How Realtors® Add Value for Their Customers

The National Association of Realtors is actively engaged in the effort to ensure consumers are benefiting from technological advancements in real estate as we look to maintain a healthy, competitive housing market.

Published in the Wall Street Journal

Jack Ryan and Jonathan Friedland fail to recognize multiple realities of America’s housing industry (“When You Buy or Sell a Home, Realty Bites,” op-ed, March 4). The National Association of Realtors® (NAR), together with our 1.3 million members, is actively engaged in the effort to ensure consumers are benefiting from technological advancements in real estate as we look to maintain a healthy, competitive housing market.

Realtors are not only embracing the technology that consumers use to search for homes, but in most instances they are driving that innovation. And as real-estate agents and consumers become more tech-enabled, Americans on both ends of the transaction are still finding that a real-estate professional’s guidance is more important than ever.
 
Recent data have shown that 90% of Americans who search online for property use a real-estate agent, while only 64% of those who do not search online use an agent.

Messrs. Ryan and Friedland claim that “most buyers do the work themselves.” This shortsighted assumption infers that the only “work” that goes into this transaction is the search for property itself. NAR’s members showcase their value in guiding buyers as they sift through a sea of misleading information found online, while also helping clients navigate inspections and appraisals, secure reliable mortgage lenders and effectively prepare their homes for sale, along with so much more.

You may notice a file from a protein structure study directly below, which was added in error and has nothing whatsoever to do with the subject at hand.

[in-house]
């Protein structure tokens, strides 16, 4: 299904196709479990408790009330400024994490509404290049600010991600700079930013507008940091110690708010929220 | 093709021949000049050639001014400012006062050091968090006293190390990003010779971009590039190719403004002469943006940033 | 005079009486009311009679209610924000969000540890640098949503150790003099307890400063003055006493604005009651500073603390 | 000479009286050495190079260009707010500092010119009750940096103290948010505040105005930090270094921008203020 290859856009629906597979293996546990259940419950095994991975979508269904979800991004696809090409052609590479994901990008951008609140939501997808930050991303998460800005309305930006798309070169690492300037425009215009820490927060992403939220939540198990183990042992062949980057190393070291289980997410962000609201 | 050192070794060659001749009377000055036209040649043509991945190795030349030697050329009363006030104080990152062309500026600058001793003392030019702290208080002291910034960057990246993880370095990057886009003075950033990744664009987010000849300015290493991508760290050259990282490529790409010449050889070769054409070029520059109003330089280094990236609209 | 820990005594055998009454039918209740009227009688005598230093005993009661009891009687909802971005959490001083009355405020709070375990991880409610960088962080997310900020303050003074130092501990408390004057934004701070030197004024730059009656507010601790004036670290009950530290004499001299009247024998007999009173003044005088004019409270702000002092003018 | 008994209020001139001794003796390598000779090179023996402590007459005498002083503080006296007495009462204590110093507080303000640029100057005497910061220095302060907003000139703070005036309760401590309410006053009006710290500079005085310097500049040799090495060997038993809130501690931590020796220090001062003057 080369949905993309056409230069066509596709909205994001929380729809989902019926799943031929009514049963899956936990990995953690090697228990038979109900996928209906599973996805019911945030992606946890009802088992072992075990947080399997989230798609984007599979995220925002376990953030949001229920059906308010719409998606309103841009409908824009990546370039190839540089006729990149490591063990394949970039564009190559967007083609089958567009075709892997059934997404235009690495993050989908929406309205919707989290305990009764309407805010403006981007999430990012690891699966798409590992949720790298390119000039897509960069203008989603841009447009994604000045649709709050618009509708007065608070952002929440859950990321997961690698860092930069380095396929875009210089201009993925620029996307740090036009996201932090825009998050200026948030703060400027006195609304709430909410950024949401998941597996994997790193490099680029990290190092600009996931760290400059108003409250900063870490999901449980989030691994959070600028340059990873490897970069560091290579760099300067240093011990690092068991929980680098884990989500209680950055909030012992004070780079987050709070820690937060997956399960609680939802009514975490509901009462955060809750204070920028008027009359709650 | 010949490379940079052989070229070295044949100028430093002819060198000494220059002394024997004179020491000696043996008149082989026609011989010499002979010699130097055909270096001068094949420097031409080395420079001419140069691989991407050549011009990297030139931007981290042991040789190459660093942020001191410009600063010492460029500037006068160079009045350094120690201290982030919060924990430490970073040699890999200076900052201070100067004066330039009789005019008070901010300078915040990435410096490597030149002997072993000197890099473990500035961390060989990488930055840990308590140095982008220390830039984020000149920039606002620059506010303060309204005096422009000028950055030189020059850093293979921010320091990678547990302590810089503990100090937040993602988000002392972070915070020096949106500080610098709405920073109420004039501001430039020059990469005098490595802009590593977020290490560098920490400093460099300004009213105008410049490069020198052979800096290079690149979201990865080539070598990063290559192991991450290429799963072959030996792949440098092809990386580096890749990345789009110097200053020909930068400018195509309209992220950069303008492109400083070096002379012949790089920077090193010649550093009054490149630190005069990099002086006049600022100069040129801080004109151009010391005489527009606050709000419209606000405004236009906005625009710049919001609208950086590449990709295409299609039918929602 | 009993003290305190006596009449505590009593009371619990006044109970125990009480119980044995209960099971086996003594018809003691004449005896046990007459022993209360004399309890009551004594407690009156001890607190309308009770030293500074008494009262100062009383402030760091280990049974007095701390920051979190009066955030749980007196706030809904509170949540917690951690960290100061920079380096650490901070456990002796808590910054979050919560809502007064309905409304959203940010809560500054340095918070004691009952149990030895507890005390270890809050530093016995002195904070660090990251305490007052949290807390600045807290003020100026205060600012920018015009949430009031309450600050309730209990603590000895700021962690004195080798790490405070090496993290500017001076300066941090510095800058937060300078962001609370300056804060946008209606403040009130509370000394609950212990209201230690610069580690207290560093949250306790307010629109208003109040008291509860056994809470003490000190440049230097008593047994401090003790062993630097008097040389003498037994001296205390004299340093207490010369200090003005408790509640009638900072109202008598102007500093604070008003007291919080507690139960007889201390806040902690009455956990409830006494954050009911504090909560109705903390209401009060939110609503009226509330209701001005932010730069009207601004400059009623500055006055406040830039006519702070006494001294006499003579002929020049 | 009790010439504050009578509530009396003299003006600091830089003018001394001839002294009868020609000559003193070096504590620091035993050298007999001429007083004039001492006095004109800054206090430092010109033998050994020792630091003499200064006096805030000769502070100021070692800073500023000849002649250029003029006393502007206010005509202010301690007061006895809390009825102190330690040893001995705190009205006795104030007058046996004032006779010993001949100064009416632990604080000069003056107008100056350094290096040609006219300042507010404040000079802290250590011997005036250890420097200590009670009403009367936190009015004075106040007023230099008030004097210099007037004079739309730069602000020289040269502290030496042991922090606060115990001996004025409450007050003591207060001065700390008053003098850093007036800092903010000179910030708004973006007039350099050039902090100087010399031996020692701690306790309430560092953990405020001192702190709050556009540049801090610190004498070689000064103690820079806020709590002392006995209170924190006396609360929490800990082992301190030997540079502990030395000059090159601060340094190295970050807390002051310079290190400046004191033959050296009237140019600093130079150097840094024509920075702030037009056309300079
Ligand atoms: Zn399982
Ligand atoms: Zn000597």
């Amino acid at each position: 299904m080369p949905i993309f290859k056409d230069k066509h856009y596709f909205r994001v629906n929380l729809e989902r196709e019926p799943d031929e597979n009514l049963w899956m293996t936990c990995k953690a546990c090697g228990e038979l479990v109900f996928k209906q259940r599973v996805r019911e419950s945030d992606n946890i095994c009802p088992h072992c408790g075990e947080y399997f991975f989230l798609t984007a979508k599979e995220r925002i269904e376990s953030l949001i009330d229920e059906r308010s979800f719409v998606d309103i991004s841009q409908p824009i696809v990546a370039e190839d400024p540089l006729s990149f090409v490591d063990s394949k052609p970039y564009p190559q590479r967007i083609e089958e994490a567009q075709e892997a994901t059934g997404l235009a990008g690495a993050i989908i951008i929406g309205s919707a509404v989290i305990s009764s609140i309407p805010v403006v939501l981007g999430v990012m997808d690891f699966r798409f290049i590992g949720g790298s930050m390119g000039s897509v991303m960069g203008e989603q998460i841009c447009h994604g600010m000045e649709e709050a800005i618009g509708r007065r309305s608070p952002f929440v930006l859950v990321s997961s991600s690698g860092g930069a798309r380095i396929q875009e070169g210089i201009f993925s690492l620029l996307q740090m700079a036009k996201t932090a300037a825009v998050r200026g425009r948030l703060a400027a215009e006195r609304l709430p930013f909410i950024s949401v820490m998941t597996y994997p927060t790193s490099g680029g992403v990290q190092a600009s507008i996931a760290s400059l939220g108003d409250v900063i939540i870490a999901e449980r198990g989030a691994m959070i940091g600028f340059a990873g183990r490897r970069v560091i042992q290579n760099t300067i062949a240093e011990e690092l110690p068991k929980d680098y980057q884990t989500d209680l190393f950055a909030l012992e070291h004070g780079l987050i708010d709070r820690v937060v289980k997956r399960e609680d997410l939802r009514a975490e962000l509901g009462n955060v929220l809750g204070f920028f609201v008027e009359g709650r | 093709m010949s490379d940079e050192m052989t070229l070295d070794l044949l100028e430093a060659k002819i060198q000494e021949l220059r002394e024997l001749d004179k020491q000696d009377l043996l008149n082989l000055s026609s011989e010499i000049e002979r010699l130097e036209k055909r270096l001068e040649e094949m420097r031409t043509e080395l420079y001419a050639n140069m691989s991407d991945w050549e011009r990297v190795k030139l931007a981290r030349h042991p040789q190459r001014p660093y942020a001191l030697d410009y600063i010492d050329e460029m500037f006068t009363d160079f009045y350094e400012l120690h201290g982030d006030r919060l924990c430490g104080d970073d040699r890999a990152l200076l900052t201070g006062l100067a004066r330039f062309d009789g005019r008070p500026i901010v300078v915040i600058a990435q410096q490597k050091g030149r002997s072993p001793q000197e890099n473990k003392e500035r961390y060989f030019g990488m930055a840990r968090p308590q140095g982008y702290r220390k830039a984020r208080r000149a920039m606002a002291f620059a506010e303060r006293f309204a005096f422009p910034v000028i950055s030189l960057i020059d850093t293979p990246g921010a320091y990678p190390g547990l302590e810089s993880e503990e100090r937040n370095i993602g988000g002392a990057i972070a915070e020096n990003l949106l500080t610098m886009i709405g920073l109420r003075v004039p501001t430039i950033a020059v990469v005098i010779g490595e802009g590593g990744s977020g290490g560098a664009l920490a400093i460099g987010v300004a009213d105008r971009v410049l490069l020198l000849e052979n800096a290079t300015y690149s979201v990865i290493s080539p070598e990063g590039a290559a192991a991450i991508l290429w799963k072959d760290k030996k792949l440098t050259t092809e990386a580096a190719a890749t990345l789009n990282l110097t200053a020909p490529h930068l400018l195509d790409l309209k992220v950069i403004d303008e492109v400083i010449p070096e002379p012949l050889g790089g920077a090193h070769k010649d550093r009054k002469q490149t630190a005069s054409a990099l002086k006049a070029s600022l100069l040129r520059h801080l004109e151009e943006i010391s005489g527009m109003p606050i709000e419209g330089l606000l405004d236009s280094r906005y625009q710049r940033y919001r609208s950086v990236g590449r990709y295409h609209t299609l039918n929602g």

The authors also erroneously argue that a 2008 consent decree between the Justice Department and NAR had the intent of helping buyers find homes online without the help of real-estate professionals, and that NAR’s multiple listing services (MLSs) are anti-competitive. Both assertions are misinformed and fail to recognize that courts, regulators and online advertisers all agree that MLSs incentivize competition, increase efficiencies and lower costs.
 
Realtors are more than agents and apps. They are community advocates who commit to a code of ethics and advocate for private property rights. In a transaction that is often the largest and most complex we will make in our lifetime, consumers want a trusted professional to guide them through this process. And there is no substitute for that.

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